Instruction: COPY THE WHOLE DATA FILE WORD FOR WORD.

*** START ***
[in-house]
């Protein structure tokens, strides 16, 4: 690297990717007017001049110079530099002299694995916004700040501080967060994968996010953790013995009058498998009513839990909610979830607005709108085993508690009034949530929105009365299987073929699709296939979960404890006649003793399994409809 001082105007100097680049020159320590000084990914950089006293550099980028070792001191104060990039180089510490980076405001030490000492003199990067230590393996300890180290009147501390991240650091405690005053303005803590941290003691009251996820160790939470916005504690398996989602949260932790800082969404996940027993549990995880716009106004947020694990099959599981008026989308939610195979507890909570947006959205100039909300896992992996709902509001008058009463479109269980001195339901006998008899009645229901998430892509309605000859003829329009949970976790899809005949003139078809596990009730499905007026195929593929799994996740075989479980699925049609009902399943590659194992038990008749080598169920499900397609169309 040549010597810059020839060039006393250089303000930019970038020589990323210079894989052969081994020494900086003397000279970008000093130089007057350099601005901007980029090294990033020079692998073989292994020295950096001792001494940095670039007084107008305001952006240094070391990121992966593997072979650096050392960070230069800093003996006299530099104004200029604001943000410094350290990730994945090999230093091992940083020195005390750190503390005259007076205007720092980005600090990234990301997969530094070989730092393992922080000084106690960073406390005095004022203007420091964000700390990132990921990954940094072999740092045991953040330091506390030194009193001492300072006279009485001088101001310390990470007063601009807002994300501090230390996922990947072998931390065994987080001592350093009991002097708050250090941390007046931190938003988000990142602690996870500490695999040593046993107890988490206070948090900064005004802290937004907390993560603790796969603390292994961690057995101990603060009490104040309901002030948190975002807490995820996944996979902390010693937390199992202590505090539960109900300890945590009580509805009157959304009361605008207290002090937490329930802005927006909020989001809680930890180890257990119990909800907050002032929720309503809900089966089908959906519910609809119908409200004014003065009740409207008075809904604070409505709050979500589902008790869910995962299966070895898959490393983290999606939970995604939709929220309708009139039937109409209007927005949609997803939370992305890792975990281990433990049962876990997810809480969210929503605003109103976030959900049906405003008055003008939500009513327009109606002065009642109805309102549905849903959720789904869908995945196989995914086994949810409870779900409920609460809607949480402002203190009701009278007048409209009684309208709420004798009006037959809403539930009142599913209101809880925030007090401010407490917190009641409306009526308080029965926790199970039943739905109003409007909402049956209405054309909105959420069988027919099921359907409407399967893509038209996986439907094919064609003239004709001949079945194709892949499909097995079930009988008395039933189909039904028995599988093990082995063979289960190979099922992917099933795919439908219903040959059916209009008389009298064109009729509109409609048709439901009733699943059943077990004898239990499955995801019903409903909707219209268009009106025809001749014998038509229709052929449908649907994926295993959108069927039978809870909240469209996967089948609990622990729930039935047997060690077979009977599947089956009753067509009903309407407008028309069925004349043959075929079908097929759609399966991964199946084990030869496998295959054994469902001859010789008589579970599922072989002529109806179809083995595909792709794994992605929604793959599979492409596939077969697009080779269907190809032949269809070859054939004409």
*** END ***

[in-house]
């Protein structure tokens, strides 16, 4: 690297990717007017001049110079530099002299694995916004700040501080967060994968996010953790013995009058498998009513839990909610979830607005709108085993508690009034949530929105009365299987073929699709296939979960404890006649003793399994409809 001082105007100097680049020159320590000084990914950089006293550099980028070792001191104060990039180089510490980076405001030490000492003199990067230590393996300890180290009147501390991240650091405690005053303005803590941290003691009251996820160790939470916005504690398996989602949260932790800082969404996940027993549990995880716009106004947020694990099959599981008026989308939610195979507890909570947006959205100039909300896992992996709902509001008058009463479109269980001195339901006998008899009645229901998430892509309605000859003829329009949970976790899809005949003139078809596990009730499905007026195929593929799994996740075989479980699925049609009902399943590659194992038990008749080598169920499900397609169309 040549010597810059020839060039006393250089303000930019970038020589990323210079894989052969081994020494900086003397000279970008000093130089007057350099601005901007980029090294990033020079692998073989292994020295950096001792001494940095670039007084107008305001952006240094070391990121992966593997072979650096050392960070230069800093003996006299530099104004200029604001943000410094350290990730994945090999230093091992940083020195005390750190503390005259007076205007720092980005600090990234990301997969530094070989730092393992922080000084106690960073406390005095004022203007420091964000700390990132990921990954940094072999740092045991953040330091506390030194009193001492300072006279009485001088101001310390990470007063601009807002994300501090230390996922990947072998931390065994987080001592350093009991002097708050250090941390007046931190938003988000990142602690996870500490695999040593046993107890988490206070948090900064005004802290937004907390993560603790796969603390292994961690057995101990603060009490104040309901002030948190975002807490995820996944996979902390010693937390199992202590505090539960109900300890945590009580509805009157959304009361605008207290002090937490329930802005927006909020989001809680930890180890257990119990909800907050002032929720309503809900089966089908959906519910609809119908409200004014003065009740409207008075809904604070409505709050979500589902008790869910995962299966070895898959490393983290999606939970995604939709929220309708009139039937109409209007927005949609997803939370992305890792975990281990433990049962876990997810809480969210929503605003109103976030959900049906405003008055003008939500009513327009109606002065009642109805309102549905849903959720789904869908995945196989995914086994949810409870779900409920609460809607949480402002203190009701009278007048409209009684309208709420004798009006037959809403539930009142599913209101809880925030007090401010407490917190009641409306009526308080029965926790199970039943739905109003409007909402049956209405054309909105959420069988027919099921359907409407399967893509038209996986439907094919064609003239004709001949079945194709892949499909097995079930009988008395039933189909039904028995599988093990082995063979289960190979099922992917099933795919439908219903040959059916209009008389009298064109009729509109409609048709439901009733699943059943077990004898239990499955995801019903409903909707219209268009009106025809001749014998038509229709052929449908649907994926295993959108069927039978809870909240469209996967089948609990622990729930039935047997060690077979009977599947089956009753067509009903309407407008028309069925004349043959075929079908097929759609399966991964199946084990030869496998295959054994469902001859010789008589579970599922072989002529109806179809083995595909792709794994992605929604793959599979492409596939077969697009080779269907190809032949269809070859054939004409």